By now, many of you have heard about the inflammatory statement Pastor Jamal Bryant made in a recent sermon entitled “I Am My Enemy’s Worst Nightmare.” Bryant, dressed in an electric-blue suit coat, yelled “THESE H*ES AIN’T LOYAL,” a popular Rap lyric from singer Chris Brown to his congregation during the sermon about Pontius Pilate and his wife’s premonition about crucifying Jesus. Now, if you find difficulty making the connection between “disloyal h*es” and Pilate’s wife, you’re not alone. There’s not enough space or time to really explore the context of the scripture or his comment, but what there is time for is to talk about the loyalty in and purpose of preaching.
Before the influx of social media, preachers had to have a literal platform – a storefront church, a borrowed pulpit, a makeshift theater, a lived-in basement, some form of physical location for the Word of God to go forth. Technology has eradicated the need for a physical platform, making the preaching moment a virtual one where people all over the world can participate in the going forth of the Gospel.
This has presented, however, a challenge in authenticating the voice and role of preaching as the influx of social media and influence of popular culture has removed the need for traditional validation and divine vocational call. It is the inundation people who have taken up the role of “preacher” simply because there is new “real estate” for them to preach without counting the cost.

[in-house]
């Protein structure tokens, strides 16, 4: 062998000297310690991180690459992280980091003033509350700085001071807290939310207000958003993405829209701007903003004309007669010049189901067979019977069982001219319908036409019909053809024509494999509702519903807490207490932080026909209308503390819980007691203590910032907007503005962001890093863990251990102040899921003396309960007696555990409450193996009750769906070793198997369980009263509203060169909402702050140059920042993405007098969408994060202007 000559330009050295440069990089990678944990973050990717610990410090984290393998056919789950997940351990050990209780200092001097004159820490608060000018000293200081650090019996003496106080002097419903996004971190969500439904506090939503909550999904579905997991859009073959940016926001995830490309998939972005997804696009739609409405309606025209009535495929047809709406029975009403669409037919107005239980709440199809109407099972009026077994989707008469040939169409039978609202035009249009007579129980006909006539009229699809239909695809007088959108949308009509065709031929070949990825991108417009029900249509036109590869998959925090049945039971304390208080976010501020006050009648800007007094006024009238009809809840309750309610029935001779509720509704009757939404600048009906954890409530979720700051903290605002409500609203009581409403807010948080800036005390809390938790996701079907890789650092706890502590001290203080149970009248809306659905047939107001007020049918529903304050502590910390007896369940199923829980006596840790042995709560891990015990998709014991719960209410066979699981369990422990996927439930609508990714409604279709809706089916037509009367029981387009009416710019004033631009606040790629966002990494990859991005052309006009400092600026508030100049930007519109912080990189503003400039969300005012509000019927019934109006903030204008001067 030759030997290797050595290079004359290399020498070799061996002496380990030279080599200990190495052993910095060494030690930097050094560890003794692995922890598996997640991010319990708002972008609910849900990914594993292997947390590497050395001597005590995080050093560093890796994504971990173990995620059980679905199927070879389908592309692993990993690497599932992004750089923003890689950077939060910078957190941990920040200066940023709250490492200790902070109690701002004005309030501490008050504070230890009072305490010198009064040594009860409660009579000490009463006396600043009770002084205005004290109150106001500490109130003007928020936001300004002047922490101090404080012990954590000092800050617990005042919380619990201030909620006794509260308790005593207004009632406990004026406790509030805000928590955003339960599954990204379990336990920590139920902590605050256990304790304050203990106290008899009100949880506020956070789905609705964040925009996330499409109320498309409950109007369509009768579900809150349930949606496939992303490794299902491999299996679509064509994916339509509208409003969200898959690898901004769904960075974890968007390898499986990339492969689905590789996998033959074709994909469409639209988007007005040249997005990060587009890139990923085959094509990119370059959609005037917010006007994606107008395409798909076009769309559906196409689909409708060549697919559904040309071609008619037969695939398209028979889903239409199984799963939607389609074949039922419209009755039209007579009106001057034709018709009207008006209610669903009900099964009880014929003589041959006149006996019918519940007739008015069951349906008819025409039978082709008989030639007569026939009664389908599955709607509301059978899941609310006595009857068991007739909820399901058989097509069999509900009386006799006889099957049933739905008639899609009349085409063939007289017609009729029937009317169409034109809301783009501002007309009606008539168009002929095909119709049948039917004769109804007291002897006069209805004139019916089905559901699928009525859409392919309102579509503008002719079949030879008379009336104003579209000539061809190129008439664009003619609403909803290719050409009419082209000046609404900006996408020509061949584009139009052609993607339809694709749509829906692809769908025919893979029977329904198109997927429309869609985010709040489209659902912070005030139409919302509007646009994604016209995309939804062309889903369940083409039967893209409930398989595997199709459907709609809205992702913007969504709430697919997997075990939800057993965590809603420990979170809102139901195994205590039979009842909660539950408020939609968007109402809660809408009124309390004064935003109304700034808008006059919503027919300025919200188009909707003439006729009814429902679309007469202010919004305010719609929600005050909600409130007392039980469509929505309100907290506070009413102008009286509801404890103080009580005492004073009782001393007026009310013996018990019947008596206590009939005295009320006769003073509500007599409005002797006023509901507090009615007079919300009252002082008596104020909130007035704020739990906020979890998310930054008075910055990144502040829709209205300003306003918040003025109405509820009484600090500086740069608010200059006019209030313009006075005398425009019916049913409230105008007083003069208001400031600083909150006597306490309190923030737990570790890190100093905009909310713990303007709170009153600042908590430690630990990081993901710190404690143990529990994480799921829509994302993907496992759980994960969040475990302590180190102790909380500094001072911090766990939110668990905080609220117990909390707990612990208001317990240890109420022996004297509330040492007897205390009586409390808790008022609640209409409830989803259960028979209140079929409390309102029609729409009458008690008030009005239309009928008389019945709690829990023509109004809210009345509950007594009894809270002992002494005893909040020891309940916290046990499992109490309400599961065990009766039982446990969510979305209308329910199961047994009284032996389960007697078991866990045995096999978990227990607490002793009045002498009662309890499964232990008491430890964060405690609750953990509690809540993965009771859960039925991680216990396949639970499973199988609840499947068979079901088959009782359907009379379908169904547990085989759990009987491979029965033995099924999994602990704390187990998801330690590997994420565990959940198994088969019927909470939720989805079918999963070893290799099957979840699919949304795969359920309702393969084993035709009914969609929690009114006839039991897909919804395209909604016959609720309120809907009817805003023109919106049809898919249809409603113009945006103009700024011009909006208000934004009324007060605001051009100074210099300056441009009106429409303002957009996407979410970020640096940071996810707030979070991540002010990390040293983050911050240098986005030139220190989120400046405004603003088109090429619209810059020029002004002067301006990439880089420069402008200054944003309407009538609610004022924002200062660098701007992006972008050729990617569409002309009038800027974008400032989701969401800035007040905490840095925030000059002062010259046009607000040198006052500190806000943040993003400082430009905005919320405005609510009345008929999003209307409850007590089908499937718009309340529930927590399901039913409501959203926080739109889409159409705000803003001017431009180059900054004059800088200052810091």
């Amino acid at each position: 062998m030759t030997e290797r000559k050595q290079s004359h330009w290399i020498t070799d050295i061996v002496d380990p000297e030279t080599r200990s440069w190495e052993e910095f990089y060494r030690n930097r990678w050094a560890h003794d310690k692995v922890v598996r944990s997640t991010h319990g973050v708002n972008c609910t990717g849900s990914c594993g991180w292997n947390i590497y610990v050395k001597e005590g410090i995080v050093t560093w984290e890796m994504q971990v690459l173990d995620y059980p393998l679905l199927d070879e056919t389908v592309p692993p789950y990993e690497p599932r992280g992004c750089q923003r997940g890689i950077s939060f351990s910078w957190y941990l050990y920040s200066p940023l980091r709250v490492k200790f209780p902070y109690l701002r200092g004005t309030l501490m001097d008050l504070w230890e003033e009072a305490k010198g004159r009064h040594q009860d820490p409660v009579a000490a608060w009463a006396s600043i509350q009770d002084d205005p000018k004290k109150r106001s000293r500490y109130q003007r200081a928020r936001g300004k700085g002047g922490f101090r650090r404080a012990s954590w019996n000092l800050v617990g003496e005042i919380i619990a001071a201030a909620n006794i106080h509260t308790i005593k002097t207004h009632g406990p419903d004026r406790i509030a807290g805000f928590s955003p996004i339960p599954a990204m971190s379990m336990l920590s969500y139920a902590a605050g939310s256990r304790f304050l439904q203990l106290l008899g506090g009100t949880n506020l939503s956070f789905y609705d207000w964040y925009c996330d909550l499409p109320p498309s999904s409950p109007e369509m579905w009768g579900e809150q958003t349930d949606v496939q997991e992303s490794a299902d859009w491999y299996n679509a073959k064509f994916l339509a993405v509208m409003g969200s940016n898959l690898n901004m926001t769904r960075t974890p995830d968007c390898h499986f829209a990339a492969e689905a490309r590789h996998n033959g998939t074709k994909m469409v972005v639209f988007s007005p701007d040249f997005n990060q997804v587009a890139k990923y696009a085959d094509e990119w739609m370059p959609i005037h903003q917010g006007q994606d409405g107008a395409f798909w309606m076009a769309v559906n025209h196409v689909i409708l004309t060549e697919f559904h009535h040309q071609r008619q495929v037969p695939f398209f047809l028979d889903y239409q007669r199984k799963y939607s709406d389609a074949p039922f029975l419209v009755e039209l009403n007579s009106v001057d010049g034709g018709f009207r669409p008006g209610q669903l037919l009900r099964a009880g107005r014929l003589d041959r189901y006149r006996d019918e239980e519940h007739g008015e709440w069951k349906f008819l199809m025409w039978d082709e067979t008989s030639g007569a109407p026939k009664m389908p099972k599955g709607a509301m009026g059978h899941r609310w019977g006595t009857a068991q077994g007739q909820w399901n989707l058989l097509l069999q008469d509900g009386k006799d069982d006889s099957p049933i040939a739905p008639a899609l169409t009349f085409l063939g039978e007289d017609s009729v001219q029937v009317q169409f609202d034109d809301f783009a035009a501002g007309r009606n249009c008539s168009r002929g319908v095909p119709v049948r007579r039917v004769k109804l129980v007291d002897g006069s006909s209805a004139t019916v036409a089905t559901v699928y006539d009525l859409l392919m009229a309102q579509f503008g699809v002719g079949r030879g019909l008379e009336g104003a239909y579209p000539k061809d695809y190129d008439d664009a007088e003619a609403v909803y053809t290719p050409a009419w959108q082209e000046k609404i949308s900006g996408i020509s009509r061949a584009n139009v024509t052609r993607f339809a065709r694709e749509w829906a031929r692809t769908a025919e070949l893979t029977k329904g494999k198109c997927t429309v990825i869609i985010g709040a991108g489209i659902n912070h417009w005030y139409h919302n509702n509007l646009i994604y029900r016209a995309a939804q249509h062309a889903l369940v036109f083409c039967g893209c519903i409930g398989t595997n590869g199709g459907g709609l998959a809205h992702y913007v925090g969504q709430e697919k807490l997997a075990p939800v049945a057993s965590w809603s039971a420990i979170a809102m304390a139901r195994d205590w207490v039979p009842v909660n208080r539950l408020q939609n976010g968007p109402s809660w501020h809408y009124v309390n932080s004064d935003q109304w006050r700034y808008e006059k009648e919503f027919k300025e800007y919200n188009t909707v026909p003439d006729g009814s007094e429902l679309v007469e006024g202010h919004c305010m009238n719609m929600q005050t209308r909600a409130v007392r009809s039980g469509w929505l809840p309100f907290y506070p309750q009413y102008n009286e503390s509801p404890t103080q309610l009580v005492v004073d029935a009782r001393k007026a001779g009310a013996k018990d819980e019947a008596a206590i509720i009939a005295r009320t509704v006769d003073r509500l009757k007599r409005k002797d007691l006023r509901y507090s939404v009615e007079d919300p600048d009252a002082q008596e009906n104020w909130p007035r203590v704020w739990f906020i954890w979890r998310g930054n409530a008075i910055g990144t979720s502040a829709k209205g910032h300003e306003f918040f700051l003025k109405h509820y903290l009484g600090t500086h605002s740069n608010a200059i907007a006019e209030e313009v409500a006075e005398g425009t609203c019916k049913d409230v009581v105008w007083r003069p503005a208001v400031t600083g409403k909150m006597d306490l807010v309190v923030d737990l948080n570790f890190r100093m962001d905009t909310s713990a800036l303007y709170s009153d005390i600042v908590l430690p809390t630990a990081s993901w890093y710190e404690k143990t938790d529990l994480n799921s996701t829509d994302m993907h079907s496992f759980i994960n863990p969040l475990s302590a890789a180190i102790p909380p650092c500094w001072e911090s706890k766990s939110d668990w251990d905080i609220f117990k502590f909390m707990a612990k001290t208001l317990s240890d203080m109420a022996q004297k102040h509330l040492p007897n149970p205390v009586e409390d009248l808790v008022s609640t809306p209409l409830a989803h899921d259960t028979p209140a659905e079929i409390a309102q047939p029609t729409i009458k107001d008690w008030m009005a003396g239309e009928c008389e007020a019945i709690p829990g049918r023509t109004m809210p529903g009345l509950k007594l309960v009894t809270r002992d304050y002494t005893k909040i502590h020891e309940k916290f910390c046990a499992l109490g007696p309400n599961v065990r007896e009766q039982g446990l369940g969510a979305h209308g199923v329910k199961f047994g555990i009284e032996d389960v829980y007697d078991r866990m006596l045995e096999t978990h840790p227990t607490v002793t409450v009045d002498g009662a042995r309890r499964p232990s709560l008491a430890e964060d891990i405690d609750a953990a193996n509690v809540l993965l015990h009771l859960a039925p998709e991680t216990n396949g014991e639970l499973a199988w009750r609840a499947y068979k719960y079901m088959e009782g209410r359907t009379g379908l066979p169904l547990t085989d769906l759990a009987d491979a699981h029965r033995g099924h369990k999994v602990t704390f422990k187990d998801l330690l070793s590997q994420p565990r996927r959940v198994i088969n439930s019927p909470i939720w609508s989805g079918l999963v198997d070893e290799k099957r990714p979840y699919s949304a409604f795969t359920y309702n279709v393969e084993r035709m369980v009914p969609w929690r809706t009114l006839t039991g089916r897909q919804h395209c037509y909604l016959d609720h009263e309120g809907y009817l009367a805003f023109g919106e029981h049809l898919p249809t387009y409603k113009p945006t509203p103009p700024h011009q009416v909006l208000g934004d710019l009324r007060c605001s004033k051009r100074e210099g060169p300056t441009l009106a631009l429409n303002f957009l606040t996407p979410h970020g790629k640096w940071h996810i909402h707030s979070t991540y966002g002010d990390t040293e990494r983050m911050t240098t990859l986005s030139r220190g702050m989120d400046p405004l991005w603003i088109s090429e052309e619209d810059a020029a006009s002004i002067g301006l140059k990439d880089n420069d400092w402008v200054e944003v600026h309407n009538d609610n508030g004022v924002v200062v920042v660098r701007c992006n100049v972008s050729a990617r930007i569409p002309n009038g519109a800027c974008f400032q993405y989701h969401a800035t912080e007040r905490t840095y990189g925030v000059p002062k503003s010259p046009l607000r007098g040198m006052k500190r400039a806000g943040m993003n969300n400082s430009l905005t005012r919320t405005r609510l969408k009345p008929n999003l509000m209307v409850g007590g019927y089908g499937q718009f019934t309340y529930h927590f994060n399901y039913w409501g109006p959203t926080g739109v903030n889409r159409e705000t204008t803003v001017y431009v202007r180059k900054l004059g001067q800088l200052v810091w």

It is the push to be relevant, known, have the most followers or retweets that has removed the sacredness of the preaching moment and turned it into a 140-character preach-off. Many young preachers find themselves using popular culture as a catalyst for “viral” exposure, maybe with the good intentions to increase their platform to spread the Gospel. But what it does, however, is push the preacher’s personality and viral moment past the Gospel, overshadowing the richness of the preaching moment.
Preaching, as defined by Isaac Rufus Clark, is a “divine activity wherein the Word of God is proclaimed or announced on a contemporary issue with an ultimate response to our God.”[i]
While the aforementioned definition presents a specific concern for modern preaching, I argue what Clark says Black preaching in particular should do: the liberative power of preaching becomes the marker of good preaching.
Today’s preacher finds difficulty in offering liberation to those who listen as the personal agenda of s/he who proselytizes does not “[get] at the deep, fundamental, serious questions of life that people are concerned about.”[ii] The role of liberation, then, gets lost in the preacher’s inability to know the “what” and do the “why” and “how” of preaching, the part that gets the root of the deep human and theological questions with which the congregants and communities wrestle.